Relationships between International Criminal Law and Other Branches of International Law

Series: 

This course investigates the relationships between international criminal law and other branches of international law. It begins by examining four issues of general international law: the principal sources of international law, jurisdiction and immunities, State responsibility, and use of force. It then explores internationalhumanitarian law, focusing on definitions of war crimes and difficulties in linking IHL and ICL. Next, it examines refugee law, paying particular attention to the exclusion of war criminals from refugee protection and to international crimes that may be related to the rights and treatment of refugees. The final chapter explores the relationship between ICL and human rights law, examining the position of human rights within the Rome Statute of the ICC, as well as the human rights aspects of genocide, crimes against humanity, various procedural rights relating to fair international trials and the contribution of human rights fact-finding mechanisms.

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William Schabas is Professor of International Law at Middlesex University London, and Professor Emeritus at Leiden University and the National University of Ireland, Galway. He is the author of important monographs on genocide, the International Criminal Court, the European Convention on Human Rights and the history of international law. He is an Officer of the Order of Canada, a member of the Royal Irish Academy and holds several honorary doctorates.
Chapter 1. Introduction. . . . . . . . . . . . . . . . 11
Chapter 2. General international law. . . . . . . . . 25
2.1. Sources of international criminal law. . . . . 25
2.1.1. Treaty law.. . . . . . . . . . . . . . . 25
2.1.1.1. Presumption of non-retroactivity... . . . . . . . . . . . . 31
2.1.1.2. Principles of interpretation. . 38
2.1.2. Customary international law. . . . . . 44
2.1.3. General principles of law.. . . . . . . 59
2.1.4. Peremptory norms (jus cogens).. . . . 63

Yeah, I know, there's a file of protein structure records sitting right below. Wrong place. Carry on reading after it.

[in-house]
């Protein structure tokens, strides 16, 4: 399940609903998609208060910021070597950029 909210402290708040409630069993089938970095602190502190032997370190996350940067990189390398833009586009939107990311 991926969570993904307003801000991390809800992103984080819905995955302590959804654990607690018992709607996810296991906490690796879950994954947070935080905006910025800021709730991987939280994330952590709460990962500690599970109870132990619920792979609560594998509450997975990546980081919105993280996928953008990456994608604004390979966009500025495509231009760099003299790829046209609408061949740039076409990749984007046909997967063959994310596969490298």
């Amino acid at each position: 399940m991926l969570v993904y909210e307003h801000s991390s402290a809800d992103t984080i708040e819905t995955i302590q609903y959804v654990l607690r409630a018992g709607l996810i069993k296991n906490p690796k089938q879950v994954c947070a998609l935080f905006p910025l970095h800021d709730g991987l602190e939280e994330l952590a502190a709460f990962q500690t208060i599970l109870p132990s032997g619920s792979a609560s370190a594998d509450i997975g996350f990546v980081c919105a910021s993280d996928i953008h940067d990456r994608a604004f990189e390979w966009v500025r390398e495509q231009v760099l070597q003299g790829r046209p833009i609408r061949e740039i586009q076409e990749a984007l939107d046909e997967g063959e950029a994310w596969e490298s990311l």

2.2. Jurisdiction and immunities. . . . . . . . . . 70
2.2.1. Jurisdiction – territorial, personal and universal.. . . . . . . . . . . . . . . . 70
2.2.2. Immunities.. . . . . . . . . . . . . . . 74
2.3. State responsibility. . . . . . . . . . . . . . . 77
2.4. Use of force.. . . . . . . . . . . . . . . . . . 82
Chapter 3. International humanitarian law. . . . . . 89
3.1. Defining war crimes. . . . . . . . . . . . . . 96
3.2. Limitations on attacks and the conduct of hostilities. . . . . . . . . . . . . . . . . . . . 104
3.3. Asymmetric war crimes in non-international armed conflict.. . . . . . . . . . . . . . . . . 110
Chapter 4. Refugee law. . . . . . . . . . . . . . . . 124
4.1. Exclusion of war criminals.. . . . . . . . . . 126
4.2. International crimes, population transfer and refugee flows. . . . . . . . . . . . . . . . . . 144
Chapter 5. Human rights law and international criminal law. . . . . . . . . . . . . . . . . . . . . 153
5.1. The Rome Statute and Human Rights.. . . . 158
5.1.1. Internationally recognised human rights (Arts. 21 (3) and 69 (7) ) and fundamental rights (Art. 7 (1) (h) and 7 (2) (g) ).. . . . 160
5.1.2. Qualifications, nomination and election of judges (Arts. 36 (3) (b) (ii) ). . 169
5.1.3. Admissibility of evidence (Art. 69 (7) ). 171
5.2. International crimes and human rights.. . . . 174
5.2.1. The crime of genocide. . . . . . . . . 176
5.2.2. Crimes against humanity. . . . . . . . 183
5.3. Principle of legality.. . . . . . . . . . . . . . 190
5.4. Fair trial rights. . . . . . . . . . . . . . . . . 201
5.5. Penalties.. . . . . . . . . . . . . . . . . . . . 212
5.6. Procedural obligation.. . . . . . . . . . . . . 222
5.7. Commissions of Inquiry. . . . . . . . . . . . 231
Chapter 6. Conclusions. . . . . . . . . . . . . . . . 242
About the Author.. . . . . . . . . . . . . . . . . . . 249
Biographical note.. . . . . . . . . . . . . . . . . . 249
Principal publications. . . . . . . . . . . . . . . . 250